Activity Video: I'm a Great Big Apple Tree

Fall is here, and Jordan has a great activity for us you can try at home that works on labeling body parts! Plus, you get to make pretend sneezes, and that's super fun.

 

Interested in learning more about music therapy? Set up a free consultation!

 

We're Going on an Egg Hunt!

It’s the week before Easter and throughout the George Center,

Eggs have been shaking. Goodbye cold winter.

Easter egg hunts are very common this time of year. This week at the George Center, we put a musical twist to a old classic:  Musical Easter Egg Hunt. All of our clients are familiar with our egg shakers. This week, we addressed social skills by taking turns hiding the egg shakers around the room. Once all the eggs were hidden, the client and therapist would find the eggs that were hidden around the room. Sounds like a typical egg hunt right? But aren’t all music therapy sessions tailored to therapeutic goals?

Of course they are!

So how did we take this basic setup and fit it to each of our clients’ individual goals and objectives? For our clients who are taking lessons on the piano or guitar, cards with rhythm patterns were hidden with the egg. In order to put the egg the client found in the basket, the client had to play the rhythm on the card with the egg shaker. For our clients who are working on receptive communication skills, they had cards hidden with their eggs with fun directions for them to follow. Some of the directions included “Make a silly sound”, “Hop 5 times”, and “Clap your hands 4 times”. Our clients who are working on social skills got to work on turn taking and participating in a social activity.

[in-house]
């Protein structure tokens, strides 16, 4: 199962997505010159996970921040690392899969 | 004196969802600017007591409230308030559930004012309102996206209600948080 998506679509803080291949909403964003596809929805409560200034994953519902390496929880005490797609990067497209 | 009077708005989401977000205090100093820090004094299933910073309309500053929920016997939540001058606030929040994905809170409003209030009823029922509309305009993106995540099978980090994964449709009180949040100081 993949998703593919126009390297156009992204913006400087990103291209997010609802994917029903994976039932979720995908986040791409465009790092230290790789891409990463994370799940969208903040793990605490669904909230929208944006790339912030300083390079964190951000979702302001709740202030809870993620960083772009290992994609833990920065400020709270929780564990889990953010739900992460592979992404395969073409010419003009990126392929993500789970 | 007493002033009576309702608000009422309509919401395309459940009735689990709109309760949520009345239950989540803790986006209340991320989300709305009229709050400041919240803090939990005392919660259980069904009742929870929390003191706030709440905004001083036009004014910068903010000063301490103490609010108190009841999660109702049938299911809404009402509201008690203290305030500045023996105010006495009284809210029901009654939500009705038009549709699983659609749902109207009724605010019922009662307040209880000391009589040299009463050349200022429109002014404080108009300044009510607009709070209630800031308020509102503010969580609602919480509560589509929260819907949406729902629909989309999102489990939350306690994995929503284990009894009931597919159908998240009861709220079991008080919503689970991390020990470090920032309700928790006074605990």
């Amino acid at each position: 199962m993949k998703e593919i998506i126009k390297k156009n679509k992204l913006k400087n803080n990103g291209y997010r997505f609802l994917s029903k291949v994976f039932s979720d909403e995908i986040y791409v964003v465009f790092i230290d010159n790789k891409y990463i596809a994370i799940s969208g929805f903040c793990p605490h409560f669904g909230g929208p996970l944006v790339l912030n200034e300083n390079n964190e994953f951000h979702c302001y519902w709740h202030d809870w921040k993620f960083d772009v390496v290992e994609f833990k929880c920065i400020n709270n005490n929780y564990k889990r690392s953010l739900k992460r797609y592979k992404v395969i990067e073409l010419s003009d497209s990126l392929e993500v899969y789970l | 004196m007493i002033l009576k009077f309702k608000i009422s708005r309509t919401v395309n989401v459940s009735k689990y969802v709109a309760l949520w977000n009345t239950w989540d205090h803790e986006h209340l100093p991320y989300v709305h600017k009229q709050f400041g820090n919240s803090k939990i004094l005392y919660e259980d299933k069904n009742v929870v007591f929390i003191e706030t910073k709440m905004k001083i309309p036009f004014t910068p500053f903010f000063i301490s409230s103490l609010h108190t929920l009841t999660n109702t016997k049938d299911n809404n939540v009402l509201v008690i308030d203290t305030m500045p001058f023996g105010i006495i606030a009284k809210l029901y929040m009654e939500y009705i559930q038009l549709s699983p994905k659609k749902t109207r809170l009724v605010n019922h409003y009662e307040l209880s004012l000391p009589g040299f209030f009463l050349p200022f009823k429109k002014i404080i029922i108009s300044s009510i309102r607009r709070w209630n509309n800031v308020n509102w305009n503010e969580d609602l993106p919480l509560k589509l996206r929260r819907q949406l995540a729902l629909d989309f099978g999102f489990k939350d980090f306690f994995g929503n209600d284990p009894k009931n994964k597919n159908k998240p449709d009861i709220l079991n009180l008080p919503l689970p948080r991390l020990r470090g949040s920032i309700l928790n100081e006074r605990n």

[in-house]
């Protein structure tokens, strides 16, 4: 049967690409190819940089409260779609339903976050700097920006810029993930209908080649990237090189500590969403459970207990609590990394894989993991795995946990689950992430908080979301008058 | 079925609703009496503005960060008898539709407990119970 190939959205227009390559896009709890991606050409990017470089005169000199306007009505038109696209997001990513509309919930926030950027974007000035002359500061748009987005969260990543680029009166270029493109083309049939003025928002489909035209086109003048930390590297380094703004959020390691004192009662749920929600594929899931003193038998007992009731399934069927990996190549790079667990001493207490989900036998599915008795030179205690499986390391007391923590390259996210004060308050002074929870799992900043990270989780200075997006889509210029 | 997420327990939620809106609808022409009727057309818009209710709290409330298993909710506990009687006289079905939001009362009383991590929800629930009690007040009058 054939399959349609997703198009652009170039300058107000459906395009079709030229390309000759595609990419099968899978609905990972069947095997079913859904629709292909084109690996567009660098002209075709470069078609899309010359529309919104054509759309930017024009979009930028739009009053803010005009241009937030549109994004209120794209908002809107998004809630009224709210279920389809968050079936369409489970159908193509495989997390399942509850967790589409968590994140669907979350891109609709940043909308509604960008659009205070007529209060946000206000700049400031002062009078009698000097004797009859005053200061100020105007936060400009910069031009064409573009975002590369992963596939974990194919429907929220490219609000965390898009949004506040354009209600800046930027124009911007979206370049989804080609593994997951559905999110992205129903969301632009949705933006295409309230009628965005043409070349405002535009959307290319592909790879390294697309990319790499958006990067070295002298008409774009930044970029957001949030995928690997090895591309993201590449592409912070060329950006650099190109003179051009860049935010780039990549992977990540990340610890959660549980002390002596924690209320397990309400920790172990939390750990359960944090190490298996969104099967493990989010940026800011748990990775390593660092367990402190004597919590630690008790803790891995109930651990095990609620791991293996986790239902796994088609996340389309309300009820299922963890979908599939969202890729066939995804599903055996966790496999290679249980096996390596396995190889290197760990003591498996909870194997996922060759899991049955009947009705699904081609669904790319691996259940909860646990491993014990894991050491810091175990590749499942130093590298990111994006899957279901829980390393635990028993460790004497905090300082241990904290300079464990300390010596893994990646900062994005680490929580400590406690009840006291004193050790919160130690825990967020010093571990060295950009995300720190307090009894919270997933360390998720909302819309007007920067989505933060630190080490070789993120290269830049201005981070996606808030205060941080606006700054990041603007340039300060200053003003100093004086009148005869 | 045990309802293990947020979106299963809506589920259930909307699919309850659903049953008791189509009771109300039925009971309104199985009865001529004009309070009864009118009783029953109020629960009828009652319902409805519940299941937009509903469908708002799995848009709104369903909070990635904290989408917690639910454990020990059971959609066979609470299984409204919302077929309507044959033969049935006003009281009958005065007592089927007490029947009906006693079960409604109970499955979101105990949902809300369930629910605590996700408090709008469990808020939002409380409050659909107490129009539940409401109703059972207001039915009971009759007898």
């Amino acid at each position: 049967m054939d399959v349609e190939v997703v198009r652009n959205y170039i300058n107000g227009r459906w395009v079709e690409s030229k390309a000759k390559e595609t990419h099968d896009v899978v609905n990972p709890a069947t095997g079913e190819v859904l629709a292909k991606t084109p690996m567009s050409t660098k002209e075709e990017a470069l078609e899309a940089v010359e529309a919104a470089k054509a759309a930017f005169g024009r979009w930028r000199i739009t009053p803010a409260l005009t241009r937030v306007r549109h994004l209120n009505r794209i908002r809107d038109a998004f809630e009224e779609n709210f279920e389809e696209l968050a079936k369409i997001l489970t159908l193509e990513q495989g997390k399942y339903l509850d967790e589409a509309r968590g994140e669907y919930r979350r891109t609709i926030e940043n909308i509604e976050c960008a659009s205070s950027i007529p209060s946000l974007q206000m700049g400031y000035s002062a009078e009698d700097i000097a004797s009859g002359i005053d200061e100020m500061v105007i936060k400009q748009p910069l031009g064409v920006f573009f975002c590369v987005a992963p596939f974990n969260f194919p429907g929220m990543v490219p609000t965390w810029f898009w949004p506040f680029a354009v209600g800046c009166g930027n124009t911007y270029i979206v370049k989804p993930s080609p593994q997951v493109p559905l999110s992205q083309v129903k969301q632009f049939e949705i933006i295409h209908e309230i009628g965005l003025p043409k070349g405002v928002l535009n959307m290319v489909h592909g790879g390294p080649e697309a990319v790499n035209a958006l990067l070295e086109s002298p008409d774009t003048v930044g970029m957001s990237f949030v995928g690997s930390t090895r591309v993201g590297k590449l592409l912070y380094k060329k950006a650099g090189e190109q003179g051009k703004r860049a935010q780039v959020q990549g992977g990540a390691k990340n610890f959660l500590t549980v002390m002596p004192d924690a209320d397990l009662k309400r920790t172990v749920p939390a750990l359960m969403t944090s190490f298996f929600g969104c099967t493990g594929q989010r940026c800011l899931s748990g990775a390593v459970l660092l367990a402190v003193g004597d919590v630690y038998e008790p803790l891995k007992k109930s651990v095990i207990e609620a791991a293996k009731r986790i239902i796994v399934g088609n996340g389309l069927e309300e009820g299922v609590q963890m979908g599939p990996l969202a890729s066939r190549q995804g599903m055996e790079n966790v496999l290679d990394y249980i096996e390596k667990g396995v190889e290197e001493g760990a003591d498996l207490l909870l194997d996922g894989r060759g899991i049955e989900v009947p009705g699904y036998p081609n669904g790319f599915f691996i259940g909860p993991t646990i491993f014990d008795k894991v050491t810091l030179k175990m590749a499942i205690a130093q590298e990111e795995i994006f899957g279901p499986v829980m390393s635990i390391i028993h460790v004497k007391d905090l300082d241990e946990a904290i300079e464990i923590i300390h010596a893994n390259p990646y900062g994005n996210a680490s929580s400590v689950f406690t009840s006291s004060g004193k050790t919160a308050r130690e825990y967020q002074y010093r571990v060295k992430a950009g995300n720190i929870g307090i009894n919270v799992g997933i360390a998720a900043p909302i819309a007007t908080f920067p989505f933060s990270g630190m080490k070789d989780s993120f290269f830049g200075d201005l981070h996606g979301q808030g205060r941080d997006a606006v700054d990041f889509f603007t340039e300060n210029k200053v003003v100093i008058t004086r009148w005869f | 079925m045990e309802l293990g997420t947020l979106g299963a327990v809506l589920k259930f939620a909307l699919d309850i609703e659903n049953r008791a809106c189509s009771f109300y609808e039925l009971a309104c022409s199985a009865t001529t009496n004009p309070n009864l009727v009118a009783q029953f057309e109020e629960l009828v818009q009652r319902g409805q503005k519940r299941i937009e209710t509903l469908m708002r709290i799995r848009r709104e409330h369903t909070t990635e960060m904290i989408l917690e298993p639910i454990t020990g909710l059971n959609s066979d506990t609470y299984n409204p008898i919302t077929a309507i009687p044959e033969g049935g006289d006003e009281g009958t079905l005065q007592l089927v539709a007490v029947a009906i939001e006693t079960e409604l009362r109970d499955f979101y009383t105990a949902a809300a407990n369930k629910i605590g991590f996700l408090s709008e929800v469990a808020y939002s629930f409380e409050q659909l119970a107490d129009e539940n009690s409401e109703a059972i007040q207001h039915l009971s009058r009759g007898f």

The George Center wishes everyone a happy spring!

Spring time is a great time to start music therapy! Naturally, you probably have a lot of questions. Why not let one of our knowledgable music therapists answer some of those for you?

 

Your Voice is Perfect

The other day, I overheard a question that I feel obligated to answer.

"What voice should I sing to children in?"

A little background: I'm a bass.  Not like a fish, like a low, loud, boomy bass singing voice.  To top it off, my range isn't the greatest (hey, I'm a saxophonist).  So most of what I sing is low.  When I was studying for my bachelor's degree, a music therapists I studied under told me I needed to sing in a falsetto (What is falsetto?) voice when working with children.  Her concern was that children could not match my low pitch.

While this is a legitimate concern, I always had to respectfully disagree that singing in this manner was necessary.  For one, I was uncomfortable singing in this manner, both physically and cognitively.  I felt it strained my voice, and I also felt a bit silly singing like that.  Falsetto voice certainly has a time and place, but I felt that singing in this manner might be confusing and distracting to the clients I work with.  Perhaps if I was Justin Timberlake I could pull it off, but it just wasn't me.

So I continued on with my bass singing.  Over two years later, I've never had a problem with it!  While the quality of the music is important in music therapy, it's not the end-all, be-all.  The facilitation of therapy is far more important.

My advice to those wondering what voice to sing to children in would be this: Whatever voice is comfortable to you.  High, low, loud, soft, out-of-tune, or anything in between.

Just sing!

Sing With Your Child! 5 Tips for Improving Your Singing Voice

Often times when I first start working with a child, their parents will ask how they can implement music therapy activities at home and/or follow through with home programming in order to support what we are doing in therapy. However, when parents ask this question, they tend to amend it with, “I can’t carry a tune in a bucket, so singing is out of the question!”